The Supreme Court ruling in the 2010 case, Citizens United v. Federal Election Commission, has generated one of the largest public outcries of any court decision in recent memory. Perhaps the most pervasive criticism of the case argues that it unleashed a deluge of big money into elections, distorting the political system to favor corporations. However, the actual effect on elections is unclear. Douglas Spencer and Abby K. Wood compare state-level data to test the impact of the decision and find that while spending increased in affected states, the actual ramifications of the ruling are much smaller than many believe.
Four years ago this month, the U.S. Supreme Court seemingly changed the landscape of American politics. In its landmark decision, Citizens United v. Federal Election Commission, the Court ruled that a federal law banning corporations from spending money in support of (but not in coordination with) political campaigns violated the First Amendment of the U.S. Constitution.
A chorus of criticism followed the decision, arguing that it would “open the floodgates” to political spending and allow corporations to bankroll American elections and, by extension, to distort public policy away from the public interest. Newly available data on independent political spending suggest that some of this fear has been misplaced.
Much of the public uproar about Citizens United can be traced to a misunderstanding about the scope of the decision; Citizens United does not permit corporations to contribute money directly to political campaigns (and has not for 100 years). Instead, Citizens United permits corporations to “independently” support candidates. For example, a corporation may place an ad in a newspaper supporting or attacking a political candidate, so long as the advertisement is not made in coordination with any political campaign. Despite all of the attention paid to the Citizens United decision, independent expenditures represent a fraction (about 10%) of political spending.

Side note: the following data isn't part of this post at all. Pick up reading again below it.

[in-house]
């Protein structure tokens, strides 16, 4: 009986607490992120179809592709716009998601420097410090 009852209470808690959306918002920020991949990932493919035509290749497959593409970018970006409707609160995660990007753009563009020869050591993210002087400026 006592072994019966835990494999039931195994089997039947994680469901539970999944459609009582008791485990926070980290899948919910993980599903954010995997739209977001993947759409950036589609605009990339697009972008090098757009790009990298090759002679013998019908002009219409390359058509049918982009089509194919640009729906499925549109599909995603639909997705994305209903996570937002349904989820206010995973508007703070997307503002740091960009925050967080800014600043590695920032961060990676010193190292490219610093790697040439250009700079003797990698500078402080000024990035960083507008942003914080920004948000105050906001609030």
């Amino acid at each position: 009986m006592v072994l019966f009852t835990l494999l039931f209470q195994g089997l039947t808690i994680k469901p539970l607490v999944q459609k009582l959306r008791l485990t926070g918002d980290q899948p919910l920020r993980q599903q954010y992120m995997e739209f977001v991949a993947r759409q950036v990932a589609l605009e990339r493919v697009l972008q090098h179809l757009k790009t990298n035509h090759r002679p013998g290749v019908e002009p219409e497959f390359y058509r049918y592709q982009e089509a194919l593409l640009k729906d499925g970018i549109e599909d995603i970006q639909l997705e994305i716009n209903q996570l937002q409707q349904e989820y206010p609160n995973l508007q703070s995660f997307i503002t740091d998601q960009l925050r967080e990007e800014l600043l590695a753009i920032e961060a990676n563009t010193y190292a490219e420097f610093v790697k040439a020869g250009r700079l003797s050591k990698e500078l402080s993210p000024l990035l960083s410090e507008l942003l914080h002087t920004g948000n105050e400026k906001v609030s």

One of the most overlooked consequences of the Citizens United decision was its impact on state laws. In fact, about half of the states banned corporations from making independent expenditures in 2010. These laws became collateral damage in the wake of Citizens United, but they also made it possible to actually measure how the ruling impacted political spending. Because some states never banned corporate independent expenditures, there is a baseline against which to measure changes in states affected by Citizens United. This baseline is missing for federal elections because there is no control group. So what did we find?
First, independent spending increased in every single state, but it increased at twice the rate in states that were affected by Citizens United, as illustrated in Figure 1 below. Second, the sharp increase in spending is driven almost exclusively by non-profit organizations and political committees. Unfortunately, data on the identity of donors to these organizations and committees is unavailable, meaning we do not know the degree to which corporations or unions are funding these groups. This is ironic because one of the reasons the Supreme Court justified its decision in Citizens United was that robust disclosure of corporate spending would act as its own regulation. This turned out to be foolish logic.
Figure 1 – Differences between per capita independent expenditures (IE) in 2006 and 2010 and between states with a corporate independent expenditure ban and states without a ban
Note: Difference-in-differences between per capita independent expenditures in 2006
and 2010 and between states with a corporate independent expenditure ban and states